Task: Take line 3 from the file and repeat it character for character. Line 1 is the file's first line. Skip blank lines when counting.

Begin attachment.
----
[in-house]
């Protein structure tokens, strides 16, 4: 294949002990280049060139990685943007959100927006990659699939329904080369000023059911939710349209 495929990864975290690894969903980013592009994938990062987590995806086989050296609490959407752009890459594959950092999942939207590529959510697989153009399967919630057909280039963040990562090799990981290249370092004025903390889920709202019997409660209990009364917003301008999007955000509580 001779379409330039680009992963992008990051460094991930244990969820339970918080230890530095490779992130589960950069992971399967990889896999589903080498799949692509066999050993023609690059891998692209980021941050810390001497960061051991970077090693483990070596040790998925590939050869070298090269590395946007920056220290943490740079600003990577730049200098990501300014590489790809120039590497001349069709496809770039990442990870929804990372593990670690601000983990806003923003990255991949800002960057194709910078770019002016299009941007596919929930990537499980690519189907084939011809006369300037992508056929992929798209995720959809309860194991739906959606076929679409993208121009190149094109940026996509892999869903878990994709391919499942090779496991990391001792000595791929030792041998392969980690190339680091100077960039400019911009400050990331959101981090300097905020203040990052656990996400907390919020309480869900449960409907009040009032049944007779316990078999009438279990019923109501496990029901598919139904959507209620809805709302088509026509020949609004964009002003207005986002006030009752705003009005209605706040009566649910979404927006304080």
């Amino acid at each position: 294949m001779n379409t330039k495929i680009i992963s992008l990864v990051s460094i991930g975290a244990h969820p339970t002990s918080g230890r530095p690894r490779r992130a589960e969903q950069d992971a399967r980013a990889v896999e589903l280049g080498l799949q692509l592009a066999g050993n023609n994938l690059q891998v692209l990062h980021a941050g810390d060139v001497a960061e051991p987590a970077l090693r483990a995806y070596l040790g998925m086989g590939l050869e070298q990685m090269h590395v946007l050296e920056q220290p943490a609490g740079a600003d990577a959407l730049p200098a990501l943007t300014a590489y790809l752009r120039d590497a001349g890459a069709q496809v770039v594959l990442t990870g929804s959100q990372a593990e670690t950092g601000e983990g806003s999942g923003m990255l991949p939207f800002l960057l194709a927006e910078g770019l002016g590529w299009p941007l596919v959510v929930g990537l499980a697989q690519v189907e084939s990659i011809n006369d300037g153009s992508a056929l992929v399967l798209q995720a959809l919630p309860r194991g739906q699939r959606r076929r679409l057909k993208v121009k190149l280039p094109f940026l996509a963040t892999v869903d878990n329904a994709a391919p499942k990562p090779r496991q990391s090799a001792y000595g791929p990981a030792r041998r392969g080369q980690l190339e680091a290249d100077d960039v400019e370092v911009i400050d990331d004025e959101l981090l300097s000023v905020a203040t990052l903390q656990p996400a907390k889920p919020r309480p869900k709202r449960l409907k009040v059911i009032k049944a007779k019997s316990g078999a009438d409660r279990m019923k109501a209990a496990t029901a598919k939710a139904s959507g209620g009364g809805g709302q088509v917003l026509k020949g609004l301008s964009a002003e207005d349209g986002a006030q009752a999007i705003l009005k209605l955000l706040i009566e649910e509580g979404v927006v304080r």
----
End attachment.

């Amino acid at each position: 294949m001779n379409t330039k495929i680009i992963s992008l990864v990051s460094i991930g975290a244990h969820p339970t002990s918080g230890r530095p690894r490779r992130a589960e969903q950069d992971a399967r980013a990889v896999e589903l280049g080498l799949q692509l592009a066999g050993n023609n994938l690059q891998v692209l990062h980021a941050g810390d060139v001497a960061e051991p987590a970077l090693r483990a995806y070596l040790g998925m086989g590939l050869e070298q990685m090269h590395v946007l050296e920056q220290p943490a609490g740079a600003d990577a959407l730049p200098a990501l943007t300014a590489y790809l752009r120039d590497a001349g890459a069709q496809v770039v594959l990442t990870g929804s959100q990372a593990e670690t950092g601000e983990g806003s999942g923003m990255l991949p939207f800002l960057l194709a927006e910078g770019l002016g590529w299009p941007l596919v959510v929930g990537l499980a697989q690519v189907e084939s990659i011809n006369d300037g153009s992508a056929l992929v399967l798209q995720a959809l919630p309860r194991g739906q699939r959606r076929r679409l057909k993208v121009k190149l280039p094109f940026l996509a963040t892999v869903d878990n329904a994709a391919p499942k990562p090779r496991q990391s090799a001792y000595g791929p990981a030792r041998r392969g080369q980690l190339e680091a290249d100077d960039v400019e370092v911009i400050d990331d004025e959101l981090l300097s000023v905020a203040t990052l903390q656990p996400a907390k889920p919020r309480p869900k709202r449960l409907k009040v059911i009032k049944a007779k019997s316990g078999a009438d409660r279990m019923k109501a209990a496990t029901a598919k939710a139904s959507g209620g009364g809805g709302q088509v917003l026509k020949g609004l301008s964009a002003e207005d349209g986002a006030q009752a999007i705003l009005k209605l955000l706040i009566e649910e509580g979404v927006v304080r």